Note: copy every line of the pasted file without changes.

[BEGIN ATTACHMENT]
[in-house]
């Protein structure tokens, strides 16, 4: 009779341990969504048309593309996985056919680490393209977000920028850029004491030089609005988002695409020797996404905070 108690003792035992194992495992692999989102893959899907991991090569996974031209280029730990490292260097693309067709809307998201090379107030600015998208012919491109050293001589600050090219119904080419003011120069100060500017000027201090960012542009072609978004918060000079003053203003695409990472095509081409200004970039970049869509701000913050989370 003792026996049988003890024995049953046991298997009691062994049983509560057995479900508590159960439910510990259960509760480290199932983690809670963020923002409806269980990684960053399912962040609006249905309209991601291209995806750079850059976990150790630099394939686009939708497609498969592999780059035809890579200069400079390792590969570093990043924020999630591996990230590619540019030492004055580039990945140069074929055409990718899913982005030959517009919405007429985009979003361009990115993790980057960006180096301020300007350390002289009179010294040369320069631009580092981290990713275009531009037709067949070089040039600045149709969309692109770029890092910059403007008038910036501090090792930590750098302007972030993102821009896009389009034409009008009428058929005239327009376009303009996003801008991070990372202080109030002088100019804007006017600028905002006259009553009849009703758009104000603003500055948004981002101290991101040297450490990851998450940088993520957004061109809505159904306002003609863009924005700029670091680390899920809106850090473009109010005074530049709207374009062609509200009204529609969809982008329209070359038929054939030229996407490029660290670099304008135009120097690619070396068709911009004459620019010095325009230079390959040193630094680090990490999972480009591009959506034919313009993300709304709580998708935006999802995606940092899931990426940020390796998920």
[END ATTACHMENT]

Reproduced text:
[in-house]
């Protein structure tokens, strides 16, 4: 009779341990969504048309593309996985056919680490393209977000920028850029004491030089609005988002695409020797996404905070 108690003792035992194992495992692999989102893959899907991991090569996974031209280029730990490292260097693309067709809307998201090379107030600015998208012919491109050293001589600050090219119904080419003011120069100060500017000027201090960012542009072609978004918060000079003053203003695409990472095509081409200004970039970049869509701000913050989370 003792026996049988003890024995049953046991298997009691062994049983509560057995479900508590159960439910510990259960509760480290199932983690809670963020923002409806269980990684960053399912962040609006249905309209991601291209995806750079850059976990150790630099394939686009939708497609498969592999780059035809890579200069400079390792590969570093990043924020999630591996990230590619540019030492004055580039990945140069074929055409990718899913982005030959517009919405007429985009979003361009990115993790980057960006180096301020300007350390002289009179010294040369320069631009580092981290990713275009531009037709067949070089040039600045149709969309692109770029890092910059403007008038910036501090090792930590750098302007972030993102821009896009389009034409009008009428058929005239327009376009303009996003801008991070990372202080109030002088100019804007006017600028905002006259009553009849009703758009104000603003500055948004981002101290991101040297450490990851998450940088993520957004061109809505159904306002003609863009924005700029670091680390899920809106850090473009109010005074530049709207374009062609509200009204529609969809982008329209070359038929054939030229996407490029660290670099304008135009120097690619070396068709911009004459620019010095325009230079390959040193630094680090990490999972480009591009959506034919313009993300709304709580998708935006999802995606940092899931990426940020390796998920």